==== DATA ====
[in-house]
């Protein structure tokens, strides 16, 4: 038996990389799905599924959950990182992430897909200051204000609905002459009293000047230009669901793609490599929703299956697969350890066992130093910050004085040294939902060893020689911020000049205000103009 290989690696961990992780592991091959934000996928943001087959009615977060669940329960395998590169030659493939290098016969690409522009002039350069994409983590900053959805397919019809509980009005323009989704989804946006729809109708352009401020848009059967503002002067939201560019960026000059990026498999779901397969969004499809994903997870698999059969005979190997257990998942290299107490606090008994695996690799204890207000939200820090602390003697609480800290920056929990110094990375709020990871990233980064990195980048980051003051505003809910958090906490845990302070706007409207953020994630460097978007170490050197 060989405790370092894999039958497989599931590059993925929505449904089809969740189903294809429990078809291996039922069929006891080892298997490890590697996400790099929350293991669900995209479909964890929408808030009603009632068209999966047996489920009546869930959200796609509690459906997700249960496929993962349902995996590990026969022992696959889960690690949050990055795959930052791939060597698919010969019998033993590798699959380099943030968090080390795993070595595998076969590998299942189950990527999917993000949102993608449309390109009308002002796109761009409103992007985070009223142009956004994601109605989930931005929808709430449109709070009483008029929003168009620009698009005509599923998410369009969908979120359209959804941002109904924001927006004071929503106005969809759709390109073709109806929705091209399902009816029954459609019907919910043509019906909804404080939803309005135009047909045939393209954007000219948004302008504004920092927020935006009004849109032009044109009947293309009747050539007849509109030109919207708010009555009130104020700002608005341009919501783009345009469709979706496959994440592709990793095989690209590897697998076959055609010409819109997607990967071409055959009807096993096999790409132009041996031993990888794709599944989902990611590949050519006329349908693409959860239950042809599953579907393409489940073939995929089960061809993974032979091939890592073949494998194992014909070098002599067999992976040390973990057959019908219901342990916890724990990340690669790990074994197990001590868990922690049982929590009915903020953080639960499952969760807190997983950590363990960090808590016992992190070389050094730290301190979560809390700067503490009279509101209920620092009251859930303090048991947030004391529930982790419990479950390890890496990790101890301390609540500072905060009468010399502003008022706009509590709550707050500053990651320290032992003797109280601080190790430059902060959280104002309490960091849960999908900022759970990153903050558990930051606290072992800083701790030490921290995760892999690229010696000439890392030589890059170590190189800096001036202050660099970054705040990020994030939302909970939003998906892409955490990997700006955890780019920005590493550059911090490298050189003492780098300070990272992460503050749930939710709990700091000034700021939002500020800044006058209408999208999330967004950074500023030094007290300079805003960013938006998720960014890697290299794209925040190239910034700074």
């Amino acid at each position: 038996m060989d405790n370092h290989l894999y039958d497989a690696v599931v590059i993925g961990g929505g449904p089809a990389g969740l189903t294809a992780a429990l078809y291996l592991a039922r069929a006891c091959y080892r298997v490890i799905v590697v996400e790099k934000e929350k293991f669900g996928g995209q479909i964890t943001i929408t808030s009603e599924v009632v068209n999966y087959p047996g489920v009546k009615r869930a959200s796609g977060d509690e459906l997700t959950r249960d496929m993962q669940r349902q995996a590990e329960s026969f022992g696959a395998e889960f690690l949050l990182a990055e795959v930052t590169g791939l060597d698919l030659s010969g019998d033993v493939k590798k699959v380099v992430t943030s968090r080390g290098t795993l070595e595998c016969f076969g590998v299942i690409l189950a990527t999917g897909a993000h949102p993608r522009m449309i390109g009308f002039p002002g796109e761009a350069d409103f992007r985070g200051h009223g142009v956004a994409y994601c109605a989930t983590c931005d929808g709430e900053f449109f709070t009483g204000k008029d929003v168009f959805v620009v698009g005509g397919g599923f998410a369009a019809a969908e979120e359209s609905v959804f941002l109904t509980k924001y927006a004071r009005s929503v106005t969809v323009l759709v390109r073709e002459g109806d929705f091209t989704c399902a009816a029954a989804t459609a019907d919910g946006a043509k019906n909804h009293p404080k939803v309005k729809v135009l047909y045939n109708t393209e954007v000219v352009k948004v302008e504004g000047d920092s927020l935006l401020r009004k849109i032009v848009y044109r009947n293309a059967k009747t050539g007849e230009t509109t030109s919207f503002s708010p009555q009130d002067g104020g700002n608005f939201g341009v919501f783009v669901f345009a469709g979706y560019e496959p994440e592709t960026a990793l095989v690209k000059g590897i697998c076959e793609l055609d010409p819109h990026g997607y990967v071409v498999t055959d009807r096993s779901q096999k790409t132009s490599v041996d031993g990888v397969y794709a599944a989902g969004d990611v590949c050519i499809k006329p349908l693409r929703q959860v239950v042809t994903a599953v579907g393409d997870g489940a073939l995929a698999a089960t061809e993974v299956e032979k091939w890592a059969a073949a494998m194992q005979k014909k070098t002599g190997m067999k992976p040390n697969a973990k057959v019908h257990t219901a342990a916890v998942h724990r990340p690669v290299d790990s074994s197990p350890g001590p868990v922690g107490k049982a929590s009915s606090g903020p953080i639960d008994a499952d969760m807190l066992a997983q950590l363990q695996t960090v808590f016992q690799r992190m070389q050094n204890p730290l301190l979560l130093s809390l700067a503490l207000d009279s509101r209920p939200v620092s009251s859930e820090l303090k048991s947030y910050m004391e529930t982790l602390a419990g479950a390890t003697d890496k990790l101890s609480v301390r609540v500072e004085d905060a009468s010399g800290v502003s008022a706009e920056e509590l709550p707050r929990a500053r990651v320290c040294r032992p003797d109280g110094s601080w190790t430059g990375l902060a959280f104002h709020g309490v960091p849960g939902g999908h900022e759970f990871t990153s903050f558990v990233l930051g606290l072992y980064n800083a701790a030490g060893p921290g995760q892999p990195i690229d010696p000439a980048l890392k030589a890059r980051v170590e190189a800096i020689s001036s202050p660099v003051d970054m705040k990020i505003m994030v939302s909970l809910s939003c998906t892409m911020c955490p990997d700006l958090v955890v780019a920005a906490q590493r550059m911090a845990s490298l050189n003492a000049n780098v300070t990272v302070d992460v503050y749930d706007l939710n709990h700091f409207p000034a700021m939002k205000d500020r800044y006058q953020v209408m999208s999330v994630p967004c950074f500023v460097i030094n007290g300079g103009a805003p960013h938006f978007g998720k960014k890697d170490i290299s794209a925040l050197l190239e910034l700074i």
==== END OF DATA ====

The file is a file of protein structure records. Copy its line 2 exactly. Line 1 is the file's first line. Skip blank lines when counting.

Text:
């Protein structure tokens, strides 16, 4: 038996990389799905599924959950990182992430897909200051204000609905002459009293000047230009669901793609490599929703299956697969350890066992130093910050004085040294939902060893020689911020000049205000103009 290989690696961990992780592991091959934000996928943001087959009615977060669940329960395998590169030659493939290098016969690409522009002039350069994409983590900053959805397919019809509980009005323009989704989804946006729809109708352009401020848009059967503002002067939201560019960026000059990026498999779901397969969004499809994903997870698999059969005979190997257990998942290299107490606090008994695996690799204890207000939200820090602390003697609480800290920056929990110094990375709020990871990233980064990195980048980051003051505003809910958090906490845990302070706007409207953020994630460097978007170490050197 060989405790370092894999039958497989599931590059993925929505449904089809969740189903294809429990078809291996039922069929006891080892298997490890590697996400790099929350293991669900995209479909964890929408808030009603009632068209999966047996489920009546869930959200796609509690459906997700249960496929993962349902995996590990026969022992696959889960690690949050990055795959930052791939060597698919010969019998033993590798699959380099943030968090080390795993070595595998076969590998299942189950990527999917993000949102993608449309390109009308002002796109761009409103992007985070009223142009956004994601109605989930931005929808709430449109709070009483008029929003168009620009698009005509599923998410369009969908979120359209959804941002109904924001927006004071929503106005969809759709390109073709109806929705091209399902009816029954459609019907919910043509019906909804404080939803309005135009047909045939393209954007000219948004302008504004920092927020935006009004849109032009044109009947293309009747050539007849509109030109919207708010009555009130104020700002608005341009919501783009345009469709979706496959994440592709990793095989690209590897697998076959055609010409819109997607990967071409055959009807096993096999790409132009041996031993990888794709599944989902990611590949050519006329349908693409959860239950042809599953579907393409489940073939995929089960061809993974032979091939890592073949494998194992014909070098002599067999992976040390973990057959019908219901342990916890724990990340690669790990074994197990001590868990922690049982929590009915903020953080639960499952969760807190997983950590363990960090808590016992992190070389050094730290301190979560809390700067503490009279509101209920620092009251859930303090048991947030004391529930982790419990479950390890890496990790101890301390609540500072905060009468010399502003008022706009509590709550707050500053990651320290032992003797109280601080190790430059902060959280104002309490960091849960999908900022759970990153903050558990930051606290072992800083701790030490921290995760892999690229010696000439890392030589890059170590190189800096001036202050660099970054705040990020994030939302909970939003998906892409955490990997700006955890780019920005590493550059911090490298050189003492780098300070990272992460503050749930939710709990700091000034700021939002500020800044006058209408999208999330967004950074500023030094007290300079805003960013938006998720960014890697290299794209925040190239910034700074």